Lesley came to Farnham on 11 December to talk to us about cloth and culture. We discussed with Lesley how our knowledge of textiles begins through touch and that skin is the surface through which we experience textiles. She reminded us that to touch is also to be touched and that this mutuality creates a dialogue. Cloth retains conscious and unconscious memory; it bears the trace of the maker and the wearer.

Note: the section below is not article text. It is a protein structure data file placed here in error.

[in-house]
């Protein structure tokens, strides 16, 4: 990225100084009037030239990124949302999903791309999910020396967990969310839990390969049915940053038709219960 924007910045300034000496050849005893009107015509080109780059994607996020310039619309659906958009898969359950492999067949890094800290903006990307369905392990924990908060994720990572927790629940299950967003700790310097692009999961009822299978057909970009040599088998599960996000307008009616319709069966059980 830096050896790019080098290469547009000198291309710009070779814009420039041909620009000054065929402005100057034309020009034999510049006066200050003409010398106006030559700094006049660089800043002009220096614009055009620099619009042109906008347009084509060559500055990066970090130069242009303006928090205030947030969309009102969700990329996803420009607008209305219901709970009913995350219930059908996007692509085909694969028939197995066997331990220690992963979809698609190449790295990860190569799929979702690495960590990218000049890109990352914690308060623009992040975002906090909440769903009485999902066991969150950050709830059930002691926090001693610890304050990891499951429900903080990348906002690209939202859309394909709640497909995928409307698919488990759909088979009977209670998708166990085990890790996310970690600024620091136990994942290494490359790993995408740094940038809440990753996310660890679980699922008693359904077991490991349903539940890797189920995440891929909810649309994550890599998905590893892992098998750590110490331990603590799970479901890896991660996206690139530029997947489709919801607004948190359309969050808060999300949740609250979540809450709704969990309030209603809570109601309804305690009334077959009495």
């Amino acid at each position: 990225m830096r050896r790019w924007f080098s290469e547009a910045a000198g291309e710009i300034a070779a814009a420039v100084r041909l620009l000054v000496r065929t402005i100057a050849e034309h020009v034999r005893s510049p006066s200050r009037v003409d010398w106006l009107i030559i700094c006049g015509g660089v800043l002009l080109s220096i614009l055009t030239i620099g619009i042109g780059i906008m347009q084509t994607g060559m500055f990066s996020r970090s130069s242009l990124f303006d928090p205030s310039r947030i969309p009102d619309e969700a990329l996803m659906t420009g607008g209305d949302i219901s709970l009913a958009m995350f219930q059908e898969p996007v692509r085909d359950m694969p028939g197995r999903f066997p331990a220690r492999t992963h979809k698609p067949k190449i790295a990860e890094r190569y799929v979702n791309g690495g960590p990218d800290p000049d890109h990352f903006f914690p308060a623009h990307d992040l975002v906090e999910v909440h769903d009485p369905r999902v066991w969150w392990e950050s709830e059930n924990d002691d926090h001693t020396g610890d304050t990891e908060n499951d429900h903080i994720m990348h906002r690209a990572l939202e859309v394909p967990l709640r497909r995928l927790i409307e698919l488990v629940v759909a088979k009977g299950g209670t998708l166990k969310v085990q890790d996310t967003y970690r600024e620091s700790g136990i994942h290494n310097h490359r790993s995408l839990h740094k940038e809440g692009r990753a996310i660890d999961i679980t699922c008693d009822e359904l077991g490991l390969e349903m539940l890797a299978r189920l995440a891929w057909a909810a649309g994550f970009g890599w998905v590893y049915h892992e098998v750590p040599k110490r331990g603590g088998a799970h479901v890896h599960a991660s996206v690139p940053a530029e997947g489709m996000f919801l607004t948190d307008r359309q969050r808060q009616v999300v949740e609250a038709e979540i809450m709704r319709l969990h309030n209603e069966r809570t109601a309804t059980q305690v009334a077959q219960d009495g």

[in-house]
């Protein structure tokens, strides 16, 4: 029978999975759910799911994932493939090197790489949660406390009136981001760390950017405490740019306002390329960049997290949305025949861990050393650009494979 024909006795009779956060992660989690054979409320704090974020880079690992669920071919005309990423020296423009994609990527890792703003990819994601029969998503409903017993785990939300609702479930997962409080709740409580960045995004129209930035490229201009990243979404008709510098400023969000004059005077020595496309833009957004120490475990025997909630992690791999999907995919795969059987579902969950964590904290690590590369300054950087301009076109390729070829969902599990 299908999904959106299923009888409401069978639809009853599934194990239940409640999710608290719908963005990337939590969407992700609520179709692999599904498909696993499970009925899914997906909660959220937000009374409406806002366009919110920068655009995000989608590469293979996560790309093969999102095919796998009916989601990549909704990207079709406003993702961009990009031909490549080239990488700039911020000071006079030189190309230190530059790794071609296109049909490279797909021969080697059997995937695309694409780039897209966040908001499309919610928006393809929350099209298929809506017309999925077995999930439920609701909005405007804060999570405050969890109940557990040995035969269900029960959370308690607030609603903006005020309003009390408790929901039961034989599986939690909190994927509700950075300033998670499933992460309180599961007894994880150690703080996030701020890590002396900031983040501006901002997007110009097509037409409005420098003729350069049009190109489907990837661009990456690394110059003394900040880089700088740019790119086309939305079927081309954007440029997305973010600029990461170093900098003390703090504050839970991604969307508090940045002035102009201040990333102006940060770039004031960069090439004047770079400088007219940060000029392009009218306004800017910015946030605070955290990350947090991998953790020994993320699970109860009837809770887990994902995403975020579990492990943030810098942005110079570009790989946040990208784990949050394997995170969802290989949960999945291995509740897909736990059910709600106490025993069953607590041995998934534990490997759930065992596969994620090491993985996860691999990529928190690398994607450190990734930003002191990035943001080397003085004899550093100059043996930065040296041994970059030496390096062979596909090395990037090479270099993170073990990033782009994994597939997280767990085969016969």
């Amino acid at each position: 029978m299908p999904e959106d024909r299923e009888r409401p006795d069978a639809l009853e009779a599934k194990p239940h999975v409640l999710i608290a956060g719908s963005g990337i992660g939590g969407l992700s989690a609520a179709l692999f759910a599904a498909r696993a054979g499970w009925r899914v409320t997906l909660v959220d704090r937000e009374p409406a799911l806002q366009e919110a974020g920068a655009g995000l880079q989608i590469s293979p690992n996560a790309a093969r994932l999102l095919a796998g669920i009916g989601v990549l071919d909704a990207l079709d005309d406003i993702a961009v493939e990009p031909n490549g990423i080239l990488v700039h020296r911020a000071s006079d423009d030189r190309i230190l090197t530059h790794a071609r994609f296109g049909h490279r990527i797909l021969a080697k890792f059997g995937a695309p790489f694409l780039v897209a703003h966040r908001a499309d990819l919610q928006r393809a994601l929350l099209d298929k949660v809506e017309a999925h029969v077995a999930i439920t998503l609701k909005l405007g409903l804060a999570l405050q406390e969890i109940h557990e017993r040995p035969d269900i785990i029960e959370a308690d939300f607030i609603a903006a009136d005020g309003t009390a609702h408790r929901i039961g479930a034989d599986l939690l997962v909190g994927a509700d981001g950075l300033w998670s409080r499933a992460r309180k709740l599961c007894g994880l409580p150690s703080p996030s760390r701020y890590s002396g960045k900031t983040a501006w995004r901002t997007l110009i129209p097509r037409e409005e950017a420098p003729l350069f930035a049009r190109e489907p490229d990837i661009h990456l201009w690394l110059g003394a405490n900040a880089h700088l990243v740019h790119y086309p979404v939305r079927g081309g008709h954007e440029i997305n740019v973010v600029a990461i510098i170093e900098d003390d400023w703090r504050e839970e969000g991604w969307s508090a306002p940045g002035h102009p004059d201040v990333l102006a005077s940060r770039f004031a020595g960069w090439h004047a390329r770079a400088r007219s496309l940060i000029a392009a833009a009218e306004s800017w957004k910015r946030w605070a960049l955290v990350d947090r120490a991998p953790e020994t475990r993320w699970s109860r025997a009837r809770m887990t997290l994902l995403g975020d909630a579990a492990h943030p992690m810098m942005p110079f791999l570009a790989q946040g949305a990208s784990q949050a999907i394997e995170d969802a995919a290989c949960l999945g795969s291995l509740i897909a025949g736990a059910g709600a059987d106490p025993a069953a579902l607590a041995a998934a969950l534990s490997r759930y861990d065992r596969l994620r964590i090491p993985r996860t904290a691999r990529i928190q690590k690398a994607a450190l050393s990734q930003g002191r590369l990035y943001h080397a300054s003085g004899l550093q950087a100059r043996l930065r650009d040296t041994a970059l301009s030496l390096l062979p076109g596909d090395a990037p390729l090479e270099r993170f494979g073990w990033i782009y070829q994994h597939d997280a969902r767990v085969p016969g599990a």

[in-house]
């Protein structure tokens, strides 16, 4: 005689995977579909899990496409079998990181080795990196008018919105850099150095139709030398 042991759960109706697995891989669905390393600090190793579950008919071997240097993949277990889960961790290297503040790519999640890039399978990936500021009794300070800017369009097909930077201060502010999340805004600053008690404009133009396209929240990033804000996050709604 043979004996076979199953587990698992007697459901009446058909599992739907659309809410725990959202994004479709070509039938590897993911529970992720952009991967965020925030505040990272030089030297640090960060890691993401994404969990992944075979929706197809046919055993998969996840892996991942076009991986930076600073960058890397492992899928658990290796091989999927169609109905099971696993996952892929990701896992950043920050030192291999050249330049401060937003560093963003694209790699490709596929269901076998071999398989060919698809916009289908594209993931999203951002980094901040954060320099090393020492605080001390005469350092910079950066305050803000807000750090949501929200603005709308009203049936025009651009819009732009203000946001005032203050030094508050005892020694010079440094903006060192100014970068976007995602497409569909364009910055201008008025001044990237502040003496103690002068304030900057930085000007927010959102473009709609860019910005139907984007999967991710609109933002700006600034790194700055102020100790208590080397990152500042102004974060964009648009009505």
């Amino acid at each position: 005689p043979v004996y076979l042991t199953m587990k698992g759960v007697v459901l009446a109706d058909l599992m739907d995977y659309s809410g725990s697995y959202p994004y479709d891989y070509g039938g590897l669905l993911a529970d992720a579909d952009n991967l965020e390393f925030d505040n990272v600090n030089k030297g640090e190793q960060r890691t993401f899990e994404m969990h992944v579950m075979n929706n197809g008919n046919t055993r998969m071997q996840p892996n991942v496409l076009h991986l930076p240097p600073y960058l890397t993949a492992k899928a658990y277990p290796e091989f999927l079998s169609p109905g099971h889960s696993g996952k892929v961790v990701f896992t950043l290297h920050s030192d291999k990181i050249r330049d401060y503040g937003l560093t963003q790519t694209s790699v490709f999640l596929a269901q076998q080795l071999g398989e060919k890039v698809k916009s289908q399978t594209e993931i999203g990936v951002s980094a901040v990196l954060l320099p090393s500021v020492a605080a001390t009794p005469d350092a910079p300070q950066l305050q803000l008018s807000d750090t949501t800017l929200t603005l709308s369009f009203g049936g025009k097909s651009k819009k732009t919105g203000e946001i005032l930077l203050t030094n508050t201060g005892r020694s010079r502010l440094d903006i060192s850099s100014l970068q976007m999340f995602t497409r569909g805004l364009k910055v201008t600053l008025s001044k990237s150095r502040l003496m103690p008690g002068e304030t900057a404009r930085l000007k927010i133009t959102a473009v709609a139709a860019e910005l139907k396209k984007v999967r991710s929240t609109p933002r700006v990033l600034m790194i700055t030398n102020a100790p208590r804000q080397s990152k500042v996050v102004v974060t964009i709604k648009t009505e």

Used cloth holds layers of memories. The same piece of cloth can have different meanings to different people, for example it can be functional, art, religious, or a statement of identity. Pattern in cloth can provide a non-linear textile narrative. In the Baltic states under communism, textile patterns were used as cultural identity in a subversive way as a means of political dissent. Lesley also told us about her new exhibition Cloth and Culture which brings together 35 artists from Estonia, Finland, Japan, Latvia, Lithuania and the UK and opens in the Sainsbury Centre, Norwich in January 2008. She also discussed our individual research with us.